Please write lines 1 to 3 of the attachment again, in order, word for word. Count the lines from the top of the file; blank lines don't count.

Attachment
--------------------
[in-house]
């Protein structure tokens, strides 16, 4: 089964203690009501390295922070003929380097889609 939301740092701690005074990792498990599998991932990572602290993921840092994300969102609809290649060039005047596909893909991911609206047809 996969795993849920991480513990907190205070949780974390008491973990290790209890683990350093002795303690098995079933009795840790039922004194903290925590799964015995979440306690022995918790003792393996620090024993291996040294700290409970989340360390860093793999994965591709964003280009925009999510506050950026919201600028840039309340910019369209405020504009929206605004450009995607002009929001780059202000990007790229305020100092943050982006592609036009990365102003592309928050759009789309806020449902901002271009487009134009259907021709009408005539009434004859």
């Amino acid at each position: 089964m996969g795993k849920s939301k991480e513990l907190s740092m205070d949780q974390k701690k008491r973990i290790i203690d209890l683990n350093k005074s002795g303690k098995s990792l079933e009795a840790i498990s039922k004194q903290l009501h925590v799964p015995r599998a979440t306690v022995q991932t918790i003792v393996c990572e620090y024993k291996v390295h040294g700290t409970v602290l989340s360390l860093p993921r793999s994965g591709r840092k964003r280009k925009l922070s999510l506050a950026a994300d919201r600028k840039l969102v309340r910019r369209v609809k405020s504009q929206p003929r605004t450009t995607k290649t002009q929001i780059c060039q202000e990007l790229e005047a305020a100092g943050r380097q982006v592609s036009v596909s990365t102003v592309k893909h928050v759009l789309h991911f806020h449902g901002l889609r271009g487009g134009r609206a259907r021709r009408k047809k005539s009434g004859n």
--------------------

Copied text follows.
[in-house]
């Protein structure tokens, strides 16, 4: 089964203690009501390295922070003929380097889609 939301740092701690005074990792498990599998991932990572602290993921840092994300969102609809290649060039005047596909893909991911609206047809 996969795993849920991480513990907190205070949780974390008491973990290790209890683990350093002795303690098995079933009795840790039922004194903290925590799964015995979440306690022995918790003792393996620090024993291996040294700290409970989340360390860093793999994965591709964003280009925009999510506050950026919201600028840039309340910019369209405020504009929206605004450009995607002009929001780059202000990007790229305020100092943050982006592609036009990365102003592309928050759009789309806020449902901002271009487009134009259907021709009408005539009434004859």
């Amino acid at each position: 089964m996969g795993k849920s939301k991480e513990l907190s740092m205070d949780q974390k701690k008491r973990i290790i203690d209890l683990n350093k005074s002795g303690k098995s990792l079933e009795a840790i498990s039922k004194q903290l009501h925590v799964p015995r599998a979440t306690v022995q991932t918790i003792v393996c990572e620090y024993k291996v390295h040294g700290t409970v602290l989340s360390l860093p993921r793999s994965g591709r840092k964003r280009k925009l922070s999510l506050a950026a994300d919201r600028k840039l969102v309340r910019r369209v609809k405020s504009q929206p003929r605004t450009t995607k290649t002009q929001i780059c060039q202000e990007l790229e005047a305020a100092g943050r380097q982006v592609s036009v596909s990365t102003v592309k893909h928050v759009l789309h991911f806020h449902g901002l889609r271009g487009g134009r609206a259907r021709r009408k047809k005539s009434g004859n």